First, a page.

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C.D. Warner, et al., comp.  The Library of the World’s Best Literature.
An Anthology in Thirty Volumes.  1917.
 
A Contented Idler
By Émile Augier (1820–1889)
 
From ‘M. Poirier’s Son-in-Law’

[The party are leaving the dining-room.]
GASTON—Well, Hector! What do you think of it? The house is just as you see it now, every day in the year. Do you believe there is a happier man in the world than I?
  1
  Duke—Faith! I envy you; you reconcile me to marriage.  2
  Antoinette  [in a low voice to Verdelet]—Monsieur de Montmeyran is a charming young man!  3
  Verdelet  [in a low voice]—He pleases me.  4
  Gaston  [to Poirier, who comes in last]—Monsieur Poirier, I must tell you once for all how much I esteem you. Don’t think I’m ungrateful.  5
  Poirier—Oh! Monsieur!  6
  Gaston—Why the devil don’t you call me Gaston? And you, too, dear Monsieur Verdelet, I’m very glad to see you.  7
  Antoinette—He is one of the family, Gaston.  8
  Gaston—Shake hands then, Uncle.  9
  Verdelet  [aside, giving him his hand]—He’s not a bad fellow.  10
  Gaston—Agree, Hector, that I’ve been lucky. Monsieur Poirier, I feel guilty. You make my life one long fête and never give me a chance in return. Try to think of something I can do for you.  11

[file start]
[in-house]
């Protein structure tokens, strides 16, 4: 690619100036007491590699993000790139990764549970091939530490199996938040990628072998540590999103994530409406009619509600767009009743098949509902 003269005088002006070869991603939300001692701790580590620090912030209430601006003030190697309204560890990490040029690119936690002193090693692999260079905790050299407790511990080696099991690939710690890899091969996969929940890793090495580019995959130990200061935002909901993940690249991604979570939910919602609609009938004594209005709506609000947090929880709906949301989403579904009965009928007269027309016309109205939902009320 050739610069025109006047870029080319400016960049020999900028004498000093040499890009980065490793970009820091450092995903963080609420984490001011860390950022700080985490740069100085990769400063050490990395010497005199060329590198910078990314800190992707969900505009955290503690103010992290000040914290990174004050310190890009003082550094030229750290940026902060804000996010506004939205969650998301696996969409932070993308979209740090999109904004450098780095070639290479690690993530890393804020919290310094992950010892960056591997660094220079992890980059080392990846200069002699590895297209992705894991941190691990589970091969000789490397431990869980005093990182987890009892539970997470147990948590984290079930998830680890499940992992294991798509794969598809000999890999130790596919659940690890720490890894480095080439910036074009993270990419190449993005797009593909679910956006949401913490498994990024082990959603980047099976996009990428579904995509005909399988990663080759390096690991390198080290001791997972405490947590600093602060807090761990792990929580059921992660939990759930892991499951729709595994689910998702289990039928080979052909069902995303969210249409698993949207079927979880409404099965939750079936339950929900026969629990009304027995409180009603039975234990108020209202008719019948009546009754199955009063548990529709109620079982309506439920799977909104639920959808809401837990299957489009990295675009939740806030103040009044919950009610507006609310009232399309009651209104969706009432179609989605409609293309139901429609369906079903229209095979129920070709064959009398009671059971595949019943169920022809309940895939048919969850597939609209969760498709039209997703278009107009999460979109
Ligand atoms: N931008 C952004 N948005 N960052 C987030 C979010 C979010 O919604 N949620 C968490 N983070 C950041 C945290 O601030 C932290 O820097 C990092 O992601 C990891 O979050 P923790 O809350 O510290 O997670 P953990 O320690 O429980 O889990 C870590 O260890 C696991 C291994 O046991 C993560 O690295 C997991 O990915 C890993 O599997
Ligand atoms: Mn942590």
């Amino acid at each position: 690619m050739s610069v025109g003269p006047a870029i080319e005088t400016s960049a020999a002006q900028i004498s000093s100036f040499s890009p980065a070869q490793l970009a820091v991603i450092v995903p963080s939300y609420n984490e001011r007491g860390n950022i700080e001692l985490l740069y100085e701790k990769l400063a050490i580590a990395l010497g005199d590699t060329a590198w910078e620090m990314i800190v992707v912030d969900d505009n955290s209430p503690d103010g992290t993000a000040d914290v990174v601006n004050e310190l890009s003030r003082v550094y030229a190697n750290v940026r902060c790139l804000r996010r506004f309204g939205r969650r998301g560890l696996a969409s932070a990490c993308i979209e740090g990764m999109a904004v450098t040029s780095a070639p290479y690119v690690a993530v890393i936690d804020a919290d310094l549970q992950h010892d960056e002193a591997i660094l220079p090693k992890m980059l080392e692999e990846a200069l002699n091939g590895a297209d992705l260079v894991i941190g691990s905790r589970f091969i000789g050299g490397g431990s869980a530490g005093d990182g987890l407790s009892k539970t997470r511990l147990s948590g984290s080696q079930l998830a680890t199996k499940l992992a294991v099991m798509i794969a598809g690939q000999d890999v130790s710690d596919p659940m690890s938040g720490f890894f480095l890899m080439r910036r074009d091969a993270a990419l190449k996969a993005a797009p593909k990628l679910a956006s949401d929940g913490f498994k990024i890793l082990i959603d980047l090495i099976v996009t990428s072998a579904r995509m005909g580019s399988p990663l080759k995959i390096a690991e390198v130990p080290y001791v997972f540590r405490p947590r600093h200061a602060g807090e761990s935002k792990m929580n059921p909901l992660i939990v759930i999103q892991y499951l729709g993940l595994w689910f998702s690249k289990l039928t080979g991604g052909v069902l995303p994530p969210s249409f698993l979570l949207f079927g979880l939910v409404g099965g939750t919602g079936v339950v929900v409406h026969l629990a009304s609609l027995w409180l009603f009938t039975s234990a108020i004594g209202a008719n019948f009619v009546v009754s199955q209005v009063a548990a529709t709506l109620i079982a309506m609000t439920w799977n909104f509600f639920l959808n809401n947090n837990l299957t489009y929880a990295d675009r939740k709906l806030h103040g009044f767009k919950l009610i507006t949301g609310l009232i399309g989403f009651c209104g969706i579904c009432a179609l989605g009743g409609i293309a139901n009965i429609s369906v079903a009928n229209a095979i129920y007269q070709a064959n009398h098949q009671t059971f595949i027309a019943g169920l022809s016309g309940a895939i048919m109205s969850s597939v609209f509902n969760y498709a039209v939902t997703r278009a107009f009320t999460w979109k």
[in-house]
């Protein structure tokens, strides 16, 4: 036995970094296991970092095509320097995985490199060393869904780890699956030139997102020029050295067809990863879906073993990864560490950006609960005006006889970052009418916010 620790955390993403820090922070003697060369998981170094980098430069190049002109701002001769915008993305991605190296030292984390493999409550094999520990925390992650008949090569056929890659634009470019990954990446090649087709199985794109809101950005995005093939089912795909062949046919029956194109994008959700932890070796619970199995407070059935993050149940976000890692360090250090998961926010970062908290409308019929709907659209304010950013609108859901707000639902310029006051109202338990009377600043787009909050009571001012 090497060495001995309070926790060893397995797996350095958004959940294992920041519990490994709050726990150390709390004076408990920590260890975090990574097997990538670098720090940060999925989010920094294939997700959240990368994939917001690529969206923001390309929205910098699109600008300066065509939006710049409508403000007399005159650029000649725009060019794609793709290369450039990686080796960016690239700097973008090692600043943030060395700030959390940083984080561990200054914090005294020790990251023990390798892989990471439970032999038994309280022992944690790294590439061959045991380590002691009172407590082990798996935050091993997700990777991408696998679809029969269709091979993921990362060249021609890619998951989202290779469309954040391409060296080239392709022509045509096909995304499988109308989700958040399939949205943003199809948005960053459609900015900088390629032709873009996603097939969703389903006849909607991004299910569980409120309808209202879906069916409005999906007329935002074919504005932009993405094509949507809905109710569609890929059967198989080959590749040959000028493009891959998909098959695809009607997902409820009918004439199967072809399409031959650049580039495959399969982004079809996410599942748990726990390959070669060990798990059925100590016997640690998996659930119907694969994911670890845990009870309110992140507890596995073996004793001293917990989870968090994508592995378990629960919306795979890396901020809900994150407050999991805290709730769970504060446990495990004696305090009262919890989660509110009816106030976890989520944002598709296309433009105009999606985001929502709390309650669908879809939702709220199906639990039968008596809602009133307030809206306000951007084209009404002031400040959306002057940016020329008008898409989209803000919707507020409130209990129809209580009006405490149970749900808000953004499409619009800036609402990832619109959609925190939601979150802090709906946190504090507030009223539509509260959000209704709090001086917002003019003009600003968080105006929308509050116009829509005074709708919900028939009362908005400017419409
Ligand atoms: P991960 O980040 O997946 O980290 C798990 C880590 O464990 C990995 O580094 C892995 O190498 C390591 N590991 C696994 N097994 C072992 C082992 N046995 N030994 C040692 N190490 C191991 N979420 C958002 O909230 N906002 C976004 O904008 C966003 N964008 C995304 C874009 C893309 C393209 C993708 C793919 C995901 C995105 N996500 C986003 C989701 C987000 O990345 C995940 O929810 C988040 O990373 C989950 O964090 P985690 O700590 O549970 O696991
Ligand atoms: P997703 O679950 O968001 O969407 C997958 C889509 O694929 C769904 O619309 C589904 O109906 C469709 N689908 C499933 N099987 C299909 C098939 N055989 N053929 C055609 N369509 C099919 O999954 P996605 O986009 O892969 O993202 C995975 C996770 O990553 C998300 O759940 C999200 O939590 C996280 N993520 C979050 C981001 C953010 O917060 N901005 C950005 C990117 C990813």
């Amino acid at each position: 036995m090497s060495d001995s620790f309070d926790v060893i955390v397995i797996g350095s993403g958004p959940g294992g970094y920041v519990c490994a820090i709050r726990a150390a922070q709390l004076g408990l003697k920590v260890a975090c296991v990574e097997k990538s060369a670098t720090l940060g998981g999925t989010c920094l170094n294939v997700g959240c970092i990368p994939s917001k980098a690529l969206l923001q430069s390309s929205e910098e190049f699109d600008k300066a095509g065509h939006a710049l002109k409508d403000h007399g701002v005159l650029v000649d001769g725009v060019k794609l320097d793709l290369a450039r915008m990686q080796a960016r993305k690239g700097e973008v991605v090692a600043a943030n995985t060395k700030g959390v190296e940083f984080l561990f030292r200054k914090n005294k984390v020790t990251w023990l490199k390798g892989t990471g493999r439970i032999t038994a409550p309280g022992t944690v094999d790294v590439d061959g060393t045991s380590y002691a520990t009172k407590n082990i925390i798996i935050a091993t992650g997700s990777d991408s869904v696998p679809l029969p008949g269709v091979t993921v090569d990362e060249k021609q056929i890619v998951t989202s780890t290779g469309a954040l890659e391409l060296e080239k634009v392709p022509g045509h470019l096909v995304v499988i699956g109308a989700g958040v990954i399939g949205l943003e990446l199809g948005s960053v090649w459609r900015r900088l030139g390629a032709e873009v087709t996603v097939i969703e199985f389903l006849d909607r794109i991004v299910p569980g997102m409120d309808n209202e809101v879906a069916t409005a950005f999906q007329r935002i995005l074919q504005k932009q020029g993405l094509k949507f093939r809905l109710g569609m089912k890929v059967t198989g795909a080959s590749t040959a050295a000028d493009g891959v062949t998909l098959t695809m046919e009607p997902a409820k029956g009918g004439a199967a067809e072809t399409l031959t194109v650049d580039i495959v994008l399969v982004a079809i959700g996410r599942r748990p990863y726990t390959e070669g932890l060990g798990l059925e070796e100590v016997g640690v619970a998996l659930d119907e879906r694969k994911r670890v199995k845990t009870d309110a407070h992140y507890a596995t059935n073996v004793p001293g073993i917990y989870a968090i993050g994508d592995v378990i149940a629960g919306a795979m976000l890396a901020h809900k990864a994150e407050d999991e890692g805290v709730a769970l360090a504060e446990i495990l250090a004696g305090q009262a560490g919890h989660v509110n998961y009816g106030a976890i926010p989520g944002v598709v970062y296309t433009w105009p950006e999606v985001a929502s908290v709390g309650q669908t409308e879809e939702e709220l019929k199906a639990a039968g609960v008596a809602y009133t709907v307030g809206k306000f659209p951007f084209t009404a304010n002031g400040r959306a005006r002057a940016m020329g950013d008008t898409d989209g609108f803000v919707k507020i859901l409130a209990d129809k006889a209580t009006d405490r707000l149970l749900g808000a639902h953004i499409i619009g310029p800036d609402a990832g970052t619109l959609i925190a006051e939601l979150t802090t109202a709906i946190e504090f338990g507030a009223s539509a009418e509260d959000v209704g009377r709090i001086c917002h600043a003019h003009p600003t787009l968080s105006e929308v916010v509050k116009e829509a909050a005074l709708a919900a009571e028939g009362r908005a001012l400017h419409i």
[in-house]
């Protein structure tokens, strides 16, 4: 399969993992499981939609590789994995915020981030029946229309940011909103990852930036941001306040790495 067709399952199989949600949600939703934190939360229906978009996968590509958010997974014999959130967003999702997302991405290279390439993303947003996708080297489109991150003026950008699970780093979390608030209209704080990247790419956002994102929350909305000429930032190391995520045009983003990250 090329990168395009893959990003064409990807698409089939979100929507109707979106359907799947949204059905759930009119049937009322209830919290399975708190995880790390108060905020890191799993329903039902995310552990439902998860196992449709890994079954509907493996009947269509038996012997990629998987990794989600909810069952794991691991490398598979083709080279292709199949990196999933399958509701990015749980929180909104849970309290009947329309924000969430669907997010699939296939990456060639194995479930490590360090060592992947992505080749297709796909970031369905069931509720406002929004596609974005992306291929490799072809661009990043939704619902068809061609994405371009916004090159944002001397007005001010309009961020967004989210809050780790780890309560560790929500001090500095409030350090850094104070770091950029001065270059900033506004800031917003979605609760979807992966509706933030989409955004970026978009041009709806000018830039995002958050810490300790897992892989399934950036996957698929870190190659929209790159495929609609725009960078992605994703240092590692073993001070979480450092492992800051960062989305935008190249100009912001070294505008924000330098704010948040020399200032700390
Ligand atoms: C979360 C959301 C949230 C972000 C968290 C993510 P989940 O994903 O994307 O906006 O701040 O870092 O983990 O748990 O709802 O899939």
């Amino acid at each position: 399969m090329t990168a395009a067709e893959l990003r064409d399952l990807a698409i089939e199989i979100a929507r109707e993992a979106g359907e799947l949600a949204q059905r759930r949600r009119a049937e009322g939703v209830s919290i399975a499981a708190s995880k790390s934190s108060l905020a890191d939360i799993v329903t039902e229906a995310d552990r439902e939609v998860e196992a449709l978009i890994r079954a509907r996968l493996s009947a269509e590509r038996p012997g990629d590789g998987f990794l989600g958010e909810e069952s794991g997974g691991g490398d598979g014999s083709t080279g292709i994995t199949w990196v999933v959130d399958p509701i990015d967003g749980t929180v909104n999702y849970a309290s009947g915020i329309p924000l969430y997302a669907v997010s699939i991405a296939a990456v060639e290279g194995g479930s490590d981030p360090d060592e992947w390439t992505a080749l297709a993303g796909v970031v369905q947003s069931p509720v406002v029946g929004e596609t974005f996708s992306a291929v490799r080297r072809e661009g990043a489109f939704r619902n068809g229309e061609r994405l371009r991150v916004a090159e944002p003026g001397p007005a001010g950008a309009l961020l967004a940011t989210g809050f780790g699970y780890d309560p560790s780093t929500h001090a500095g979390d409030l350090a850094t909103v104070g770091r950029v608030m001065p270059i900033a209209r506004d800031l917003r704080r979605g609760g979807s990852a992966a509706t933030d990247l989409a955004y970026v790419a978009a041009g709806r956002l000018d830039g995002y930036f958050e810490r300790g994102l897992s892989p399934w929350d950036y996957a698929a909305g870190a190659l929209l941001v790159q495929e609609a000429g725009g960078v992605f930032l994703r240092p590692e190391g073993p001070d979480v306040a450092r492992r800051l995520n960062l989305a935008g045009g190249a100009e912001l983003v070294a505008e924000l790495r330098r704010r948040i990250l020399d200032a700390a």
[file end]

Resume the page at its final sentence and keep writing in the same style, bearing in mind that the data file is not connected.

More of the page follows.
Poirier—Very well, if that’s the way you feel, give me a quarter of an hour. I should like to have a serious talk with you.  12
  Duke—I’ll withdraw.  13
  Poirier—No, stay, Monsieur. We are going to hold a kind of family council. Neither you nor Verdelet will be in the way.  14
  Gaston—The deuce, my dear father-in-law. A family council! You embarrass me!  15
  Poirier—Not at all, dear Gaston. Let us sit down.  16
[They seat themselves around the fireplace.]
  Gaston—Begin, Monsieur Poirier.
  17
  Poirier—You say you are happy, dear Gaston, and that is my greatest recompense.  18
  Gaston—I’m willing to double your gratification.  19
  Poirier—But now that three months have been given to the joys of the honeymoon, I think that there has been romance enough, and that it’s time to think about history.  20
  Gaston—You talk like a book. Certainly, we’ll think about history if you wish. I’m willing.  21
  Poirier—What do you intend to do?  22
  Gaston—To-day?  23
  Poirier—And to-morrow, and in the future. You must have some idea.  24
  Gaston—True, my plans are made. I expect to do to-day what I did yesterday, and to-morrow what I shall do to-day. I’m not versatile, in spite of my light air; and if the future is only like the present I’ll be satisfied.  25
  Poirier—But you are too sensible to think that the honeymoon can last forever.  26
  Gaston—Too sensible, and too good an astronomer. But you’ve probably read Heine?  27
  Poirier—You must have read that, Verdelet?  28
  Verdelet—Yes; I’ve read him.  29
  Poirier—Perhaps he spent his life at playing truant.  30
  Gaston—Well, Heine, when he was asked what became of the old full moons, said that they were broken up to make the stars.  31
  Poirier—I don’t understand.  32
  Gaston—When our honeymoon is old, we’ll break it up and there’ll be enough to make a whole Milky Way.  33